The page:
From experience we know, for example, that if a family needs to find and choose a care home before leaving hospital, this is a process which should be started at the earliest possible stage, in conjunction with medical treatment and care. From experience, we also know that services providing care and support at home are under great pressure in some areas; work to arrange home care packages, particularly if needs are high, should take place at the earliest possible stage. In other words, actively addressing two of the questions asked in the stranded patient metric and working always with the principles of right care, right place at the forefront of care planning.

A closer look at the OPEL guidelines: our services are EXACTLY what is recommended to mitigate against pressure

Thanks to a winter of unprecedented pressure, the OPEL framework is becoming increasingly familiar, both within the NHS and beyond.

Published last October, the Operational Pressures Escalation Levels Framework was developed to establish a nationally consistent system for defining pressure on health and social care systems.

The idea is to have agreed criteria for interpreting pressure and clear mitigating actions to address that pressure at each stage.

Inevitably, media headlines have focused on individual trusts declaring OPEL level four, the highest state of pressure and escalation.

However, lesser publicised detail of the framework, particularly the mitigating factors for each level of escalation, provides a very valuable insight into what can be done when a health and social care system comes under pressure.

For example, when a system moves from OPEL 1 to OPEL 2, across all the mitigating actions, these themes stand out: prioritising discharge in clinical processes plus better co-ordination and communication between acute and community.

The guidance states: the acute trust must maximise rapid discharge of patients. At the same time, commissioners should expedite additional capacity in the community and independent sector, while community care should also maximise use of reablement/intermediate care beds.

This is precisely the interface where we work; we recognise the impact which can be achieved here, despite all the well-known challenges. For example, where we are commissioned to maximise discharge of patients by providing care co-ordination and family support, we are typically reducing DTOC (Delayed transfers of care) by 50 to 80 per cent, depending on trust’s benchmark before our service commenced.

Working effectively with the community health and social care sector, we reduce delays (for example, by supporting care homes to speed up hospital based assessments) and through our close and individual links with care providers, we do find capacity even in the most challenging areas.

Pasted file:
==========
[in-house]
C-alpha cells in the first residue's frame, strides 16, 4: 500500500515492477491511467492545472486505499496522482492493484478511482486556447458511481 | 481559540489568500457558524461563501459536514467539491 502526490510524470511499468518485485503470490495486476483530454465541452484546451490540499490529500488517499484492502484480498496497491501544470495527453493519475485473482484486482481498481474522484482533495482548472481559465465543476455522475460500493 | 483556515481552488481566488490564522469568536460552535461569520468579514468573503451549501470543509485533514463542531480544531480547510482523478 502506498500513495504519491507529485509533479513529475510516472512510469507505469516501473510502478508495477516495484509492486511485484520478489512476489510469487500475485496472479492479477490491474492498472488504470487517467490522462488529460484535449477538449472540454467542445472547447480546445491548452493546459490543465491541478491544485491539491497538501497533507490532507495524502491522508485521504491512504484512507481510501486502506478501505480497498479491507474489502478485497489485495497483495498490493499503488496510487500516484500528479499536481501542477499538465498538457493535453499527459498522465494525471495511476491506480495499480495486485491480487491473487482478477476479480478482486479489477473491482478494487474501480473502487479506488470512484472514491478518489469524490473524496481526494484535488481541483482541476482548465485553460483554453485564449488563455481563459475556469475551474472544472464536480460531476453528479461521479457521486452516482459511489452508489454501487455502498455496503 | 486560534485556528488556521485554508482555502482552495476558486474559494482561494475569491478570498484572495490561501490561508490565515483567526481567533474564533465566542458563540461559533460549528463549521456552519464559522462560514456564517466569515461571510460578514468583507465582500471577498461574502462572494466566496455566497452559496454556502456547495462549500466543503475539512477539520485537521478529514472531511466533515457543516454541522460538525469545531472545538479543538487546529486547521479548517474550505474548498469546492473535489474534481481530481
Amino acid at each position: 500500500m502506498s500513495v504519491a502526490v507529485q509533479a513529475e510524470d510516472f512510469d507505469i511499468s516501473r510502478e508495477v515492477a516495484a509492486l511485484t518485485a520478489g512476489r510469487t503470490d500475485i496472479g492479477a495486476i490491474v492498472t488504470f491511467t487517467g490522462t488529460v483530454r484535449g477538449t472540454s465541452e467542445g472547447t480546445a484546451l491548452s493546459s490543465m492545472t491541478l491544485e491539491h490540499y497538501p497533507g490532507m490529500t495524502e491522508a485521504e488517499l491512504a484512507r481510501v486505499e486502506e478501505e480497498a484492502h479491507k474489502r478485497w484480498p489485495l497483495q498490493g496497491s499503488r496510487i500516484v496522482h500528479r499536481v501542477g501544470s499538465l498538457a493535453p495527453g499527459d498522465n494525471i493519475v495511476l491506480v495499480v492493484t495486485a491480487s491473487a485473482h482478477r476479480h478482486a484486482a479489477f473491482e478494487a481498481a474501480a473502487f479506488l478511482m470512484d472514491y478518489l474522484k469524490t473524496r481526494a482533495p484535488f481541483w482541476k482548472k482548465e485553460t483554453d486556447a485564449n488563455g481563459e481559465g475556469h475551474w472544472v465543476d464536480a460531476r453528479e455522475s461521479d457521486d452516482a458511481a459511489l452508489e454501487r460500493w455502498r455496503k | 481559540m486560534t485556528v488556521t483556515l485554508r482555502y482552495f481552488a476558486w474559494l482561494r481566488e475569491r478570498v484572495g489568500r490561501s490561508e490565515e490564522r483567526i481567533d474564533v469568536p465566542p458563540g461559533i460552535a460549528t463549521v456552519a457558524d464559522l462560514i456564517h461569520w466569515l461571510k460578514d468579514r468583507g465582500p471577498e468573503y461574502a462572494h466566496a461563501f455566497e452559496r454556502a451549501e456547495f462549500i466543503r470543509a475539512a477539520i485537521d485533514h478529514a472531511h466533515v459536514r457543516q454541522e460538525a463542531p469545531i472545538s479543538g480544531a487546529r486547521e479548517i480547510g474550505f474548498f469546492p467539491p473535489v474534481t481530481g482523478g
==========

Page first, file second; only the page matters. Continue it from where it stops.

Moving up from OPEL level two to three, again, there is a consistent emphasis in all parts of the system to expedite discharge by discharge. Again, the need to ensure care packages are arranged to facilitate discharge is described in the guidance several times. The guidance also states that domiciliary care packages should be increased for individuals in their own home to reduce the risk of those individuals needing an emergency hospital admission.

We work in 25 different hospitals across the country and frequently hear “there is no domiciliary care” resource in certain areas, or where an individual has very complex needs. In some areas, services are working with an automated system of care brokerage, while others are heavily reliant upon email based communications. Our teams speak with home care agencies on a daily basis; through these relationships, we build willingness to meet challenges and the ability to find solutions.

We would not seek to underestimate the challenge of domiciliary care capacity, particularly in some parts of the country. However we have shown, in many areas, that better communication and co-ordination does have a real impact in terms of finding capacity and solutions.

Even on the highest OPEL level four, where the overall emphasis is upon emergency measures, there remains a focus on discharge and community capacity. Community services are tasked with ensuring all available capacity is identified and board rounds are recommended to achieve “quick wins” and better flow. We have been involved in board rounds, tasked specifically with expediting discharge and recognise how this step can have a very significant impact.

In other words – there are factors in an escalation in pressure which are very difficult to control. But there are mitigating factors at each level; there are things which health and social care systems CAN do. And the same theme appears in the mitigating factors in all four escalation levels: expedite hospital discharges by a number of measures applied across the whole health and social system – use board rounds, prioritise discharge, good communication with community providers, consistent and rigorously seek capacity, even in challenging areas. These are all interfaces where we work: we can support patient flow and we do so on a daily basis in NHS hospitals from the south coast to the north of England.